Things didn’t bode well for the bridal-gown-shopping excursion. The weather forecasters weren’t sure how much snow the storm would dump on New York City, and the bride had to travel down from Albany. One bridesmaid would be coming in from New Jersey. Another bridesmaid (my niece) and a flower girl (her five-year-old, my great-niece) live in Boston, which everyone knew was going to be hit hard.
Taking a good guess that school would be cancelled for Friday, my niece and her family made a getaway Thursday night to her brother’s home in CT, and were safely ensconced in a midtown NYC hotel by Friday afternoon. When my daughter got on the 4:15 train on Friday to the city, I was feeling better — even though the legendary Kleinfeld’s had already emailed her that they might have to cancel her appointment because they might not be able to open the store. There are, after all, many bridal stores in New York City.
And thank goodness for that. Manhattan was largely spared the snow — on the Upper West Side we had about 11-inches, although Brooklyn Heights came in at 2-inches. The subways were running. We all own boots. Only my daughter’s mother-in-law-to-be hadn’t made it in. And, yes, Kleinfeld’s had cancelled.
But RK Bridal was open.
This store bills itself as “no-frills,” and certainly is. The dressing rooms are not fancy. They don’t offer the bride bottled water. Over a thousand dresses hang on racks (in plastic), grouped by designer. It could be overwhelming.
From the moment we walked in, however, we were made to feel at home. Because of the slush, we all had to remove our boots, For those of us who forgot shoes (um, moi), the store provided slippers. They did not fuss that my daughter had an entourage of eight. They did not mind that we all dumped our coats in the dressing room. The staff was cheerful and relaxed.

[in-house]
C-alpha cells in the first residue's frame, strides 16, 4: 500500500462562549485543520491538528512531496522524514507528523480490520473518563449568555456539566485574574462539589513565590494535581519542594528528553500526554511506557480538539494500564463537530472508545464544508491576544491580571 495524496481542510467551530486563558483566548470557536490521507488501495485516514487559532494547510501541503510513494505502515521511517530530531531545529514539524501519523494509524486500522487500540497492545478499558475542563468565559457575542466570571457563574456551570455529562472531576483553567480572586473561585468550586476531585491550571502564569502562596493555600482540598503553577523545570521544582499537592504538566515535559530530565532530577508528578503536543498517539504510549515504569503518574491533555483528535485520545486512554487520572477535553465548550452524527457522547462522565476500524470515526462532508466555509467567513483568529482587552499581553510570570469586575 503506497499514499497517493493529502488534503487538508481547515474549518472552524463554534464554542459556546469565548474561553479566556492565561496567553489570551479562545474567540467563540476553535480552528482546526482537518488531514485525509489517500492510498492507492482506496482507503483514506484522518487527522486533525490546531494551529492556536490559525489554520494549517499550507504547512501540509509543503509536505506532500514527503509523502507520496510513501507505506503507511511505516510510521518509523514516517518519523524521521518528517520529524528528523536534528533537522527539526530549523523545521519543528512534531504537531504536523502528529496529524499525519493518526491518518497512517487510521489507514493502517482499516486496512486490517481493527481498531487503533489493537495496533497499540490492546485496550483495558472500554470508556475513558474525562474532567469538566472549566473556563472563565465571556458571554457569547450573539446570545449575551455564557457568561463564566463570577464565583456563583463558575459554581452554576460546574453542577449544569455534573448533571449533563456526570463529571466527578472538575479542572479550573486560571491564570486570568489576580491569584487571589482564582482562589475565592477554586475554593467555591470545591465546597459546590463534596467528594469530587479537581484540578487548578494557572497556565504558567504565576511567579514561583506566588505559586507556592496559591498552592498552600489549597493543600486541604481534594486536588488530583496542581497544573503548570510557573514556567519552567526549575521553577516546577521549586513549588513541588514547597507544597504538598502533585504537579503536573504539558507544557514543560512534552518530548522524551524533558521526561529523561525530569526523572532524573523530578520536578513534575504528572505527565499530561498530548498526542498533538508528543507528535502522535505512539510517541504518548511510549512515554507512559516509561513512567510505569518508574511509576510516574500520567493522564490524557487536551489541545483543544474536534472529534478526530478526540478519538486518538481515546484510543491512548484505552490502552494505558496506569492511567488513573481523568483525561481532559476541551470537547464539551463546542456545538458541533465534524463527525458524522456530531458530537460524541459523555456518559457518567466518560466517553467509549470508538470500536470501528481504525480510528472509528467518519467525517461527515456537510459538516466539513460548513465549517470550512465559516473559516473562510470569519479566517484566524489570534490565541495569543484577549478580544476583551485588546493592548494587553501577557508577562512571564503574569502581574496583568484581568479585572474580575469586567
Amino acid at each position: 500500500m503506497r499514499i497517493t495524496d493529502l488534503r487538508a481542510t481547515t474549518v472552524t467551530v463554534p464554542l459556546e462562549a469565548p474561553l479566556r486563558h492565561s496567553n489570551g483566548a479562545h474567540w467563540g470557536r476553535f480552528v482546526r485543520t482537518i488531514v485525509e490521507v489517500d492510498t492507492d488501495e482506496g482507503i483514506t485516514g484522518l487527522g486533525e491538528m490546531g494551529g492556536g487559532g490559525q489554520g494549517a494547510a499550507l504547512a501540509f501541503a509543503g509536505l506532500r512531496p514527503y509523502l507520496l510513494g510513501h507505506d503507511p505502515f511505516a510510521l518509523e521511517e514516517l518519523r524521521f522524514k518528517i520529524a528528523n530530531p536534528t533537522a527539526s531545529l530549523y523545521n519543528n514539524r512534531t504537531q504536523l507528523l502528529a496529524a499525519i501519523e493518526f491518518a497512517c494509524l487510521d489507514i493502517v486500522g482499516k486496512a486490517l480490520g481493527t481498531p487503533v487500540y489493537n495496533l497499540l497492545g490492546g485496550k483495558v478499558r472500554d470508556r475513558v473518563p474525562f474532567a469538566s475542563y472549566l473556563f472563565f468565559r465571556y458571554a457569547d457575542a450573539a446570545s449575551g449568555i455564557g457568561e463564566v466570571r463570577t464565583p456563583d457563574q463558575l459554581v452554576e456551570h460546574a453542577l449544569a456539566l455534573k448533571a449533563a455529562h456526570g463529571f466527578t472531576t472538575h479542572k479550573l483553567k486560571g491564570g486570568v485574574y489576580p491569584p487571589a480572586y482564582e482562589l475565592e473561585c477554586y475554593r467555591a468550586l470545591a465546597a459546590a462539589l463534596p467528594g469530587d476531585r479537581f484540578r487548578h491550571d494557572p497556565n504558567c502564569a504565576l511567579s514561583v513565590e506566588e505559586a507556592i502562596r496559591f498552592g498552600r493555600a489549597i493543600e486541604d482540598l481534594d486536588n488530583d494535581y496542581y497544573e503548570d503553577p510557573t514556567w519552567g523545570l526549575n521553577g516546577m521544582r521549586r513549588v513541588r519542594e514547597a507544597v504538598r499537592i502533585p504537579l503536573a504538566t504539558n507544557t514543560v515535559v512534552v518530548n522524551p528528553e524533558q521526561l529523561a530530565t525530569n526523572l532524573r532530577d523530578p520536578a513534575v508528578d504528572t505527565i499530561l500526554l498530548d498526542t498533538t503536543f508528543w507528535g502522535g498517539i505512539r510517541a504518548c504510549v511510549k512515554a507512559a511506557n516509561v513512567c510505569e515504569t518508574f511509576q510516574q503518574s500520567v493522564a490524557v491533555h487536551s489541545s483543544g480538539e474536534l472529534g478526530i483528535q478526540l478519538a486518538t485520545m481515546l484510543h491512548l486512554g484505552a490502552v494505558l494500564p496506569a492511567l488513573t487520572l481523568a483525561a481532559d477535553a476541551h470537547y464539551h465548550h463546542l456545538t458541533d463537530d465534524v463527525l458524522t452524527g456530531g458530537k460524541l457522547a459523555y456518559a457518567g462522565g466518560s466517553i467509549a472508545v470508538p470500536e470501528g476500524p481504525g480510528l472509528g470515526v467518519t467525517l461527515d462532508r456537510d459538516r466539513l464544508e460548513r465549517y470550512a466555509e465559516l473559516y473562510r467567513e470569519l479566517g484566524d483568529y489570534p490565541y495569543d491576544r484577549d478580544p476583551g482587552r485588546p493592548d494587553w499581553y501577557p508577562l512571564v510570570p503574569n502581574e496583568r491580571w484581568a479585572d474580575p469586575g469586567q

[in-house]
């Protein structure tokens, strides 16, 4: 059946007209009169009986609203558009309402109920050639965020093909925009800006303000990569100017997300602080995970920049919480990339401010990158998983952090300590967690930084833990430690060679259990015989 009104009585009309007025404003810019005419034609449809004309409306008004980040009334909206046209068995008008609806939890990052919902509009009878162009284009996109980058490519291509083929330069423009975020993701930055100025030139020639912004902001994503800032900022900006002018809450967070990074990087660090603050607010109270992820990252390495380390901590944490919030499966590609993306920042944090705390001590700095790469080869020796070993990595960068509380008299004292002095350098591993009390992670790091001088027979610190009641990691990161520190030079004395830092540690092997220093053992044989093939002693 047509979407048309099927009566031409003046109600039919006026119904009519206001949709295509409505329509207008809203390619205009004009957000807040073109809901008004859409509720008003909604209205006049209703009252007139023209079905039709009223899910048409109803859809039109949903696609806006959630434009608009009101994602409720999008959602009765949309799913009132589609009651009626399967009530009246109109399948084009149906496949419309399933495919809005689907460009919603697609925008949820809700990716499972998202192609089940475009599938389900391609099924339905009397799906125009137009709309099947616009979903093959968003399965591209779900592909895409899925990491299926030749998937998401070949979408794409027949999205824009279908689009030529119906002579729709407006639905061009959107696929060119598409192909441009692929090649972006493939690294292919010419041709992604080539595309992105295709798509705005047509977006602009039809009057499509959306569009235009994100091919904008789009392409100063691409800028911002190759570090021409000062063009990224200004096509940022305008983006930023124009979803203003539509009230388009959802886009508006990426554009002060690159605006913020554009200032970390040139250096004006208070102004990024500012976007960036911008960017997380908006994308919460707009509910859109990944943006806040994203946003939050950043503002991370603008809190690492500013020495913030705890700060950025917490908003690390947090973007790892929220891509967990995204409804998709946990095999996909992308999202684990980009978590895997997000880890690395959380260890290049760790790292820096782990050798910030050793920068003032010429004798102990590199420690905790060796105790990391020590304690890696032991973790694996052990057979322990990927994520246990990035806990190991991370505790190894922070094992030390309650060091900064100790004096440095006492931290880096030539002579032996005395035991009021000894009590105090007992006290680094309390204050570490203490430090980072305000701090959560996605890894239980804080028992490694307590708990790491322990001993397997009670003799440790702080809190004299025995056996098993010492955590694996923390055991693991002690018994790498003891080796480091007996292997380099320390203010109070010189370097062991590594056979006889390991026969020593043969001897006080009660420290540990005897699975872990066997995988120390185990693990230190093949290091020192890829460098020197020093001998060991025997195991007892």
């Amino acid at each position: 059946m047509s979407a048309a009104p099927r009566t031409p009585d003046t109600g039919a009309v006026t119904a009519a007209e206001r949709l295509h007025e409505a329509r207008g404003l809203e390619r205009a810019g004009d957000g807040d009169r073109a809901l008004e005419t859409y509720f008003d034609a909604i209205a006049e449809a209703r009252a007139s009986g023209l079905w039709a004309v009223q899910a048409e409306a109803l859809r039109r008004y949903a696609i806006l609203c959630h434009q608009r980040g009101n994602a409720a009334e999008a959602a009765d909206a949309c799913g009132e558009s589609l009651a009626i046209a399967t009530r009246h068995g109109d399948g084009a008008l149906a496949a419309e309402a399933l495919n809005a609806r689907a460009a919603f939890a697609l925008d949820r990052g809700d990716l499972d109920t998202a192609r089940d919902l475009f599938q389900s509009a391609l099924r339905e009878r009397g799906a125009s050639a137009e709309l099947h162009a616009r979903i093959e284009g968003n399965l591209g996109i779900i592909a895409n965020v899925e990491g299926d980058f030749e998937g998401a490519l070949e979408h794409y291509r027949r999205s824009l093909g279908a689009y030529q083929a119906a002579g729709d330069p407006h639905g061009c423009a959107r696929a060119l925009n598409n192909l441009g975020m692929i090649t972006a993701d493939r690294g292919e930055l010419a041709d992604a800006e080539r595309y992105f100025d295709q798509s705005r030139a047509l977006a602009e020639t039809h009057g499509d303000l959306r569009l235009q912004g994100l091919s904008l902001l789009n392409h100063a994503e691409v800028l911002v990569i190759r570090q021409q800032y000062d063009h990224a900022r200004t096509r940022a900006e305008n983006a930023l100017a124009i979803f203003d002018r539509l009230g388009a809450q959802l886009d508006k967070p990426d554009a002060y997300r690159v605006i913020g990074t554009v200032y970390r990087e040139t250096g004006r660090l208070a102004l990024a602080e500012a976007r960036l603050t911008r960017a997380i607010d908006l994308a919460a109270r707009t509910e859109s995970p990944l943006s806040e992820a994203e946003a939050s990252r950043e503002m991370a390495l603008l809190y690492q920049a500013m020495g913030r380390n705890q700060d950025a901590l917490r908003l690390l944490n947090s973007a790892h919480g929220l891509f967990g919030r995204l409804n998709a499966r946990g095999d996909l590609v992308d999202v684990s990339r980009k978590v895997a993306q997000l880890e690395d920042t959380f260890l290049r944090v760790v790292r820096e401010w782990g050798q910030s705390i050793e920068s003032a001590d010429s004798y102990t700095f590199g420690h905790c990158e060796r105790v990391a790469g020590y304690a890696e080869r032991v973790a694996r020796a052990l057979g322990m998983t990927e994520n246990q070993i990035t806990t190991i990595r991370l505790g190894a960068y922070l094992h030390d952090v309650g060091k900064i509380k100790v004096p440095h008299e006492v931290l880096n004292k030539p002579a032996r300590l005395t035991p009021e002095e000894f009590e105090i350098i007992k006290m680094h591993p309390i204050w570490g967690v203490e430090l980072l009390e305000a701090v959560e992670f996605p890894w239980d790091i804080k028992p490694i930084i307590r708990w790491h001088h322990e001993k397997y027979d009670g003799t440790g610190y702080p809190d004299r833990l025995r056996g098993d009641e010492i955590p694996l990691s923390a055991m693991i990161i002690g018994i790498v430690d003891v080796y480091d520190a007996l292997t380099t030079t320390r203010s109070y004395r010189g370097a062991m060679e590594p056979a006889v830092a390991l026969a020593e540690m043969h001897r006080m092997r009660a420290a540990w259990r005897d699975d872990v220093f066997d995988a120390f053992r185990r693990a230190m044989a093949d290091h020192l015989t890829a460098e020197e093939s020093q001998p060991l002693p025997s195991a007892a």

Kudos to my daughter who came prepared with pictures of gowns she liked (which I had printed out for her).
I am also in awe of our saleswoman who grabbed the gowns my daughter liked off the floor, found similar ones for her to try, and then, in an act of brilliance, produced a gown of a type my daughter had totally nixed, but which fit in with my daughter’s sense of style and also emphasized her best features.
That was the dress. What they say is true. When she tried it on, she knew it, and we knew We applauded, and so did everyone else in the store.
I have little experience in the bridal gown department. At my own wedding 32 1/2 years ago, I wore flowers in my hair. It never occurred to me to look at a traditional gown. I was teeny tiny in those days, and I couldn’t find anything to fit me. My mother wasn’t particularly interested, I think. I ended up having a three piece silk outfit made, which my daughter derogatorily refers to as a “suit.”
I cannot post a picture of this wonderful bridal gown my daughter will don in September because if I put it on the Internet, somehow her fiance may see it — and we can’t have that, right?
I continue to be amazed at what a wonderfully easy bride-to-be my daughter is, so different from the bridezillas we watch on television shows or read about in magazines.
For me this mother-of-the bride experience is exhilarating and exhausting. I’d love to hear from others, both brides and mothers, about the special moments in their wedding planning. If there were disasters, well I guess I better hear about those too. Thanks.